3 Great Smartphone Cameras, 3 Continents, One Winner

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(Source: Anshel Sag)

I have spent the better part of the last two months using the Apple iPhone 7 Plus, which I reviewed here, as well as the LG Electronics V20 and the Google Pixel. (While I did not get a Pixel XL, there’s no doubt that the Pixel and Pixel XL have the exact same camera capability.) I carried these phones around with me (all three of them) to places like Berlin, Hong Kong, New York, San Francisco and San Diego. I used them for daily photography, night photography, conference photos, selfies and group photos.

Do note that the iPhone 7 Plus and the LG V20 both feature a dual camera array that allows for more functionality than a standard single image sensor would offer. This has been something of a major trend for 2016 and something that I only expect to accelerate in 2017, since companies like Google and Samsung Electronics have yet to adopt the technology. When it comes to technology, LG and Apple went in different directions when it came to how they used their ‘dual camera’ capability.

So, what directions did the companies go with their differing camera arrangements? Each of these companies seems to have aimed for different goals to achieve with their cameras, and how you feel about photography will likely determine which camera you like the most. Apple aimed to achieve a couple goals with the new iPhone 7 camera; one was to increase the zoom capability and fidelity by fusing the two cameras together. There is no doubt they accomplished this goal in my experience, the iPhone 7 Plus has the best and smoothest zoom of any phone I’ve ever used. They also recently introduced a DoF (depth of field) effect that creates the illusion of bokeh that would normally be generated by a DSLR. They do this with the two different cameras capturing depth data and creating a sharp foreground and a blurred background. However, it is still in beta and is extremely sensitive to low-light, and images can come out as grainy or simply not work in too low of light as the app warns you the light is too low for DoF effect.

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(Source: Anshel Sag)

Google has a feature in the Pixel that does this as well, however it requires the user to move the camera around the object and then the app calculates the depth data and creates an image. It has to do this because the Pixel only has one image sensor and needs three-dimensional data. The user experience for this feature is much worse than Apple’s DoF feature, and I don’t see myself using it much at all. Speaking of the Pixel, Google’s goal with this phone’s camera appears to be to deliver well exposed and low noise images in low light and very fast images in normal light. The Pixel is without a doubt the fastest of the three cameras and in many cases, delivers a superior image in terms of exposure, color depth and dynamic range. However, even to this day, a month since I’ve had the Pixel, it still has major issues with lens flares, both day and night. Admittedly, Apple did have some issues with the iPhone 7 Plus camera as well, but they had fixed them within a month of the launch.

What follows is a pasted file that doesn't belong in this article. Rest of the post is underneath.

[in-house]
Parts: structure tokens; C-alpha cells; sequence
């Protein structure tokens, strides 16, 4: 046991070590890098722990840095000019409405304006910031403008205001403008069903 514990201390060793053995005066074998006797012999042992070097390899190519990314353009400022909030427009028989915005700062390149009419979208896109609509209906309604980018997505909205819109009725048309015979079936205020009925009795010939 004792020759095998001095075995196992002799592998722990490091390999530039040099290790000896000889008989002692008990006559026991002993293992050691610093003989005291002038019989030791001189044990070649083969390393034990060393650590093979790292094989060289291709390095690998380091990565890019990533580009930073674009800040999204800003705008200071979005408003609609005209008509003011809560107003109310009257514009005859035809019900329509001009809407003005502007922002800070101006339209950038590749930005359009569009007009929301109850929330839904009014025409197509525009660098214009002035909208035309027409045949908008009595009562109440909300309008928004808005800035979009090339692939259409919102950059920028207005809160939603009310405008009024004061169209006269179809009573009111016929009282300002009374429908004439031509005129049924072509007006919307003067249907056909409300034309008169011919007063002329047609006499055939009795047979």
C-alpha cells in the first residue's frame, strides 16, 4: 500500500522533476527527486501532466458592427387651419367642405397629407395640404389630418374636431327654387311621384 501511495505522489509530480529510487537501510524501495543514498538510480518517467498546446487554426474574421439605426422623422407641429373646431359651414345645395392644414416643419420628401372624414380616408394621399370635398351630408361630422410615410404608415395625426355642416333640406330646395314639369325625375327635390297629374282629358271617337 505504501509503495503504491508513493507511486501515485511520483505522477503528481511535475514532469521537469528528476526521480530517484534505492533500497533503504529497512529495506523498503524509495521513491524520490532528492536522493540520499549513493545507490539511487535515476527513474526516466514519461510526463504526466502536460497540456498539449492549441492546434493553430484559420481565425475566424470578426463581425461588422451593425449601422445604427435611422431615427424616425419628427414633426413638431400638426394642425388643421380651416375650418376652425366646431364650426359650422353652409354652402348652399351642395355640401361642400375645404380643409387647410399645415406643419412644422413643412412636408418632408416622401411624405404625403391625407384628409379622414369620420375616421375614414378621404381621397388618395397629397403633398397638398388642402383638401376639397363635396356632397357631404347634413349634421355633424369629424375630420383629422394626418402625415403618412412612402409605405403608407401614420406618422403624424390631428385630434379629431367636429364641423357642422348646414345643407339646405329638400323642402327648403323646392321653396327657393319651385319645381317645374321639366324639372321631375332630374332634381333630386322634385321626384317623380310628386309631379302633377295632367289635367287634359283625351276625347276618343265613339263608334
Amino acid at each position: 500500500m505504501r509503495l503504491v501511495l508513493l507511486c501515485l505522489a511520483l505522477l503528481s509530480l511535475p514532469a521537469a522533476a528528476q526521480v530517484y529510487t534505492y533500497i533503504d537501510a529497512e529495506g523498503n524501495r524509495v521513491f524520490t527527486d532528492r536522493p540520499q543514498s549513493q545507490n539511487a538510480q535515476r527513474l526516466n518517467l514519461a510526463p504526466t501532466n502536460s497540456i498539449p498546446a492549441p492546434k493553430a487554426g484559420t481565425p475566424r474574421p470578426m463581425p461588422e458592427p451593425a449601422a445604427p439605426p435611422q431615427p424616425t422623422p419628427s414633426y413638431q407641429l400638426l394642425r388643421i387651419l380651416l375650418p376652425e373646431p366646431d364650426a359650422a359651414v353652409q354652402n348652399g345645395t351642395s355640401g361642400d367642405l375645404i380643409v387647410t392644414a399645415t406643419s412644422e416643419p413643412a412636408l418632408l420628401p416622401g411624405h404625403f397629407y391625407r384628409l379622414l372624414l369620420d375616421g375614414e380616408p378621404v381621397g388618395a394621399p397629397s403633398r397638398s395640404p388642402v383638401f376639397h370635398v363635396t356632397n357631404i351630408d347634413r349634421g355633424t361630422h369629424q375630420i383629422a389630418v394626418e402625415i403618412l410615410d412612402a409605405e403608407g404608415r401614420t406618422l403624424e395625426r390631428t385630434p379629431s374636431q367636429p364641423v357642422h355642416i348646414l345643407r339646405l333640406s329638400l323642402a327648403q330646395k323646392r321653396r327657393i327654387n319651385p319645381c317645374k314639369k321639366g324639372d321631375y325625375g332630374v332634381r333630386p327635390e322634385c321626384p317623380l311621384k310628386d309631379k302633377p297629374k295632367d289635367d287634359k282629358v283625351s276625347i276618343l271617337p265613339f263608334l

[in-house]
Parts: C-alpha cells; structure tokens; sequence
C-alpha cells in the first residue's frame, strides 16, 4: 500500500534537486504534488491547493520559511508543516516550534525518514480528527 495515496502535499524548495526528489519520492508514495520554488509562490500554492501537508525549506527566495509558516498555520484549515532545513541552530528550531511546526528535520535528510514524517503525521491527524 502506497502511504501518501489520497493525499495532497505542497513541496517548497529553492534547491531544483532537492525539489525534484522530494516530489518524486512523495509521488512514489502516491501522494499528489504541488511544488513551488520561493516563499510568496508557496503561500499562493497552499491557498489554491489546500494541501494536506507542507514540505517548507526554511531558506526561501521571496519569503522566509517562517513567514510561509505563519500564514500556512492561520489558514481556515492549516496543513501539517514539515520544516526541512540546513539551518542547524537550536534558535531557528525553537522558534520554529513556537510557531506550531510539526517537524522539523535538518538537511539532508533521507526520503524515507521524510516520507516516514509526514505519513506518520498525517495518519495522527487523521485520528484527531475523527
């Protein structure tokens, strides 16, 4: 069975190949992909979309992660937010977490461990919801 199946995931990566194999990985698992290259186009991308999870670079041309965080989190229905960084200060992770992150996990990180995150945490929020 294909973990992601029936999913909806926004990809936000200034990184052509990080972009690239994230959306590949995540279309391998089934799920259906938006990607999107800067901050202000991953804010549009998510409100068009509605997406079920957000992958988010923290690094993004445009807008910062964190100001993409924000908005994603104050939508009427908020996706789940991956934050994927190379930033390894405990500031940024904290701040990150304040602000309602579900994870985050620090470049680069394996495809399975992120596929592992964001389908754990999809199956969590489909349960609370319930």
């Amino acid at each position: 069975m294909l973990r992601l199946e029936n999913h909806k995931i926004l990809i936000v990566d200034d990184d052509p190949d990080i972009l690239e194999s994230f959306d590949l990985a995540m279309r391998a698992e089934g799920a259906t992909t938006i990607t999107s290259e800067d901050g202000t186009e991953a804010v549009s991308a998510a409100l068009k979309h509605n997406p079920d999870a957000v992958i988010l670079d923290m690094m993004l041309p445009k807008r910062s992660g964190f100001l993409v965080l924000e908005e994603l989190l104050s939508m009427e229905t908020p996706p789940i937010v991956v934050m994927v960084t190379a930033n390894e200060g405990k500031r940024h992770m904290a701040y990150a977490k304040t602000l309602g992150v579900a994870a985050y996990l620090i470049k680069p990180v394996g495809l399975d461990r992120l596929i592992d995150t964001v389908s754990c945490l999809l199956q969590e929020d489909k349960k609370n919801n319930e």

On the LG G5 and V20, LG opted for a standard high-resolution f/1.8 12MP camera and a very wide angle f/2.4 8MP camera with a slightly narrower aperture. They also opted for OIS (optical image stabilization) rather than EIS (electronic image stabilization) in other phones like the Pixel. The reason why I’m talking about the V20 rather than the G5 in this article is because the V20 is newer and features dual front-facing selfie cameras that the G5 doesn’t have. Apple on the other hand uses their dual camera setup with identical 12MP sensors with different optical zoom. The ‘main’ camera features a f/1.8 aperture lens and 1x zoom (no zoom) and then the secondary camera features an f/2.8 2x optical zoom. This design decision gives Apple an entirely different choice of features to enable compared to other devices on the market. The Google Pixel on the other hand does not have a dual camera arrangement or OIS like the other two cameras do. This would normally result in much poorer low-light performance, but because of Google’s extremely powerful HDR+ algorithm, they’re able to mostly compensate for the lack of dual cameras or OIS. Mostly.

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(Source: Anshel Sag)

What makes the LG V20 superior, in my opinion, to the iPhone 7 Plus or Google Pixel? It really comes down to how LG has been refining their dual camera capabilities. Nobody questions LG’s camera capabilities in normal shooting scenarios. It keeps up with the iPhone, Galaxy S7 and Pixel. Most of these phones shoot good quality images over all with some doing better than others in different areas. The real reason why the LG V20 is a better camera, in my opinion, is that it allows you to capture more in the photo than any of the other cameras do. You can recreate your ability to see your surroundings better with the V20, be it with the main camera or the front-facing camera. In both instances, LG repeatedly proves itself the best at helping recreate memories and share them, and ultimately that’s what makes a camera good. When you are somewhere and want to share that experience, you want to include as much of what you are seeing and that ultimately leans in the favor of the LG V20.